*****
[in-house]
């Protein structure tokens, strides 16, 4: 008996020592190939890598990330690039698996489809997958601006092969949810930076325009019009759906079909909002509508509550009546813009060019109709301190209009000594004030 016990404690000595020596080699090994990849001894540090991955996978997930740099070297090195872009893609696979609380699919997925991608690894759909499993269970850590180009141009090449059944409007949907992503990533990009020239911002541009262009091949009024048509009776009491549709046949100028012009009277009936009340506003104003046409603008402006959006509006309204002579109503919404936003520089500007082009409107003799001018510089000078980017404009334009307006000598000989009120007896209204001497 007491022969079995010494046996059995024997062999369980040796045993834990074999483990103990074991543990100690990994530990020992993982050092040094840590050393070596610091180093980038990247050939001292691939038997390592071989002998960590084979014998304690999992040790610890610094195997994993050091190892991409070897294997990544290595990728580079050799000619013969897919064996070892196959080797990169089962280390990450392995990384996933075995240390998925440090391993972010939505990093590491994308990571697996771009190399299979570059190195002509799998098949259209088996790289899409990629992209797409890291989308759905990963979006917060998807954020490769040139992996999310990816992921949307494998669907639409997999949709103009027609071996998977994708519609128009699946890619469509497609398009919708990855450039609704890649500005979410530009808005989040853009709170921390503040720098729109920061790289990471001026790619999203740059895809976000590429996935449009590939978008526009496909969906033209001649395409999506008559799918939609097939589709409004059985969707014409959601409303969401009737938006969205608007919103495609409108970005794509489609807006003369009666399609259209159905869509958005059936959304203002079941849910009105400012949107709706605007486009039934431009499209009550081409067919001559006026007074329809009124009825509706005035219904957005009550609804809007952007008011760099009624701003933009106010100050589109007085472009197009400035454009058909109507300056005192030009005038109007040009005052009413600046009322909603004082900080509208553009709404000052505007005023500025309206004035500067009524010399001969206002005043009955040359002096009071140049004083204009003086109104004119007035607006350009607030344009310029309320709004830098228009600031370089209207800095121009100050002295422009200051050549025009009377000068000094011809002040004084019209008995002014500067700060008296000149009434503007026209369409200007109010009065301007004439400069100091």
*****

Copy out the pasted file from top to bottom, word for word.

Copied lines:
[in-house]
């Protein structure tokens, strides 16, 4: 008996020592190939890598990330690039698996489809997958601006092969949810930076325009019009759906079909909002509508509550009546813009060019109709301190209009000594004030 016990404690000595020596080699090994990849001894540090991955996978997930740099070297090195872009893609696979609380699919997925991608690894759909499993269970850590180009141009090449059944409007949907992503990533990009020239911002541009262009091949009024048509009776009491549709046949100028012009009277009936009340506003104003046409603008402006959006509006309204002579109503919404936003520089500007082009409107003799001018510089000078980017404009334009307006000598000989009120007896209204001497 007491022969079995010494046996059995024997062999369980040796045993834990074999483990103990074991543990100690990994530990020992993982050092040094840590050393070596610091180093980038990247050939001292691939038997390592071989002998960590084979014998304690999992040790610890610094195997994993050091190892991409070897294997990544290595990728580079050799000619013969897919064996070892196959080797990169089962280390990450392995990384996933075995240390998925440090391993972010939505990093590491994308990571697996771009190399299979570059190195002509799998098949259209088996790289899409990629992209797409890291989308759905990963979006917060998807954020490769040139992996999310990816992921949307494998669907639409997999949709103009027609071996998977994708519609128009699946890619469509497609398009919708990855450039609704890649500005979410530009808005989040853009709170921390503040720098729109920061790289990471001026790619999203740059895809976000590429996935449009590939978008526009496909969906033209001649395409999506008559799918939609097939589709409004059985969707014409959601409303969401009737938006969205608007919103495609409108970005794509489609807006003369009666399609259209159905869509958005059936959304203002079941849910009105400012949107709706605007486009039934431009499209009550081409067919001559006026007074329809009124009825509706005035219904957005009550609804809007952007008011760099009624701003933009106010100050589109007085472009197009400035454009058909109507300056005192030009005038109007040009005052009413600046009322909603004082900080509208553009709404000052505007005023500025309206004035500067009524010399001969206002005043009955040359002096009071140049004083204009003086109104004119007035607006350009607030344009310029309320709004830098228009600031370089209207800095121009100050002295422009200051050549025009009377000068000094011809002040004084019209008995002014500067700060008296000149009434503007026209369409200007109010009065301007004439400069100091």